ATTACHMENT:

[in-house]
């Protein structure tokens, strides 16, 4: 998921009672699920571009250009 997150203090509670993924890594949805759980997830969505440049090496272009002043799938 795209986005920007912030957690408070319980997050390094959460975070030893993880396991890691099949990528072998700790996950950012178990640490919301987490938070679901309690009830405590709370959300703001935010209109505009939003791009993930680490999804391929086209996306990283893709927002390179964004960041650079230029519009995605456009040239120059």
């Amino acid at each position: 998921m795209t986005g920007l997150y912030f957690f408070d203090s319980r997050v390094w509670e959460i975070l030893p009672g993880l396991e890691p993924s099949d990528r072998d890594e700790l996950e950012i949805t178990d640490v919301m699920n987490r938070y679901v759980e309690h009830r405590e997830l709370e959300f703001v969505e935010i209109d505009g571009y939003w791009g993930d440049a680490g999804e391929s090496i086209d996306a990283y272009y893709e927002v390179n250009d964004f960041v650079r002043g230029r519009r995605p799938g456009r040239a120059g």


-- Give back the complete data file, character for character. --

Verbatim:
[in-house]
């Protein structure tokens, strides 16, 4: 998921009672699920571009250009 997150203090509670993924890594949805759980997830969505440049090496272009002043799938 795209986005920007912030957690408070319980997050390094959460975070030893993880396991890691099949990528072998700790996950950012178990640490919301987490938070679901309690009830405590709370959300703001935010209109505009939003791009993930680490999804391929086209996306990283893709927002390179964004960041650079230029519009995605456009040239120059």
């Amino acid at each position: 998921m795209t986005g920007l997150y912030f957690f408070d203090s319980r997050v390094w509670e959460i975070l030893p009672g993880l396991e890691p993924s099949d990528r072998d890594e700790l996950e950012i949805t178990d640490v919301m699920n987490r938070y679901v759980e309690h009830r405590e997830l709370e959300f703001v969505e935010i209109d505009g571009y939003w791009g993930d440049a680490g999804e391929s090496i086209d996306a990283y272009y893709e927002v390179n250009d964004f960041v650079r002043g230029r519009r995605p799938g456009r040239a120059g």